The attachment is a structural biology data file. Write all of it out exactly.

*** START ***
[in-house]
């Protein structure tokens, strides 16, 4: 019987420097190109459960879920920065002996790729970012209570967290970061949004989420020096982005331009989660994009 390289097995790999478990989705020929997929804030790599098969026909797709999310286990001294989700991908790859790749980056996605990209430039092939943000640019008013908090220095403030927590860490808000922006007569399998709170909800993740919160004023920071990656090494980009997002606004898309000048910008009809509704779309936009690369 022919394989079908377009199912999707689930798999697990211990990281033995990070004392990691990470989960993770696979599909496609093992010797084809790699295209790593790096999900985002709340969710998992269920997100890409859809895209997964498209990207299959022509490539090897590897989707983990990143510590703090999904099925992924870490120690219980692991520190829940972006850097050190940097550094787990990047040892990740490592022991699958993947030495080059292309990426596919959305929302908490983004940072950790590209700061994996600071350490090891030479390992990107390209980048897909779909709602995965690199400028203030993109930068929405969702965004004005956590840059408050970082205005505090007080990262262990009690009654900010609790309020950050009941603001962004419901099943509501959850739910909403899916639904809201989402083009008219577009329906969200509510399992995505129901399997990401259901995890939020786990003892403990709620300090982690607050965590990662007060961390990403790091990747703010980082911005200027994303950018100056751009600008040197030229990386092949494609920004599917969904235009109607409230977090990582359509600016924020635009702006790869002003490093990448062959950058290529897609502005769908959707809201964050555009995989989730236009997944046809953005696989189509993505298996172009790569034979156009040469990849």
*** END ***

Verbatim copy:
[in-house]
């Protein structure tokens, strides 16, 4: 019987420097190109459960879920920065002996790729970012209570967290970061949004989420020096982005331009989660994009 390289097995790999478990989705020929997929804030790599098969026909797709999310286990001294989700991908790859790749980056996605990209430039092939943000640019008013908090220095403030927590860490808000922006007569399998709170909800993740919160004023920071990656090494980009997002606004898309000048910008009809509704779309936009690369 022919394989079908377009199912999707689930798999697990211990990281033995990070004392990691990470989960993770696979599909496609093992010797084809790699295209790593790096999900985002709340969710998992269920997100890409859809895209997964498209990207299959022509490539090897590897989707983990990143510590703090999904099925992924870490120690219980692991520190829940972006850097050190940097550094787990990047040892990740490592022991699958993947030495080059292309990426596919959305929302908490983004940072950790590209700061994996600071350490090891030479390992990107390209980048897909779909709602995965690199400028203030993109930068929405969702965004004005956590840059408050970082205005505090007080990262262990009690009654900010609790309020950050009941603001962004419901099943509501959850739910909403899916639904809201989402083009008219577009329906969200509510399992995505129901399997990401259901995890939020786990003892403990709620300090982690607050965590990662007060961390990403790091990747703010980082911005200027994303950018100056751009600008040197030229990386092949494609920004599917969904235009109607409230977090990582359509600016924020635009702006790869002003490093990448062959950058290529897609502005769908959707809201964050555009995989989730236009997944046809953005696989189509993505298996172009790569034979156009040469990849």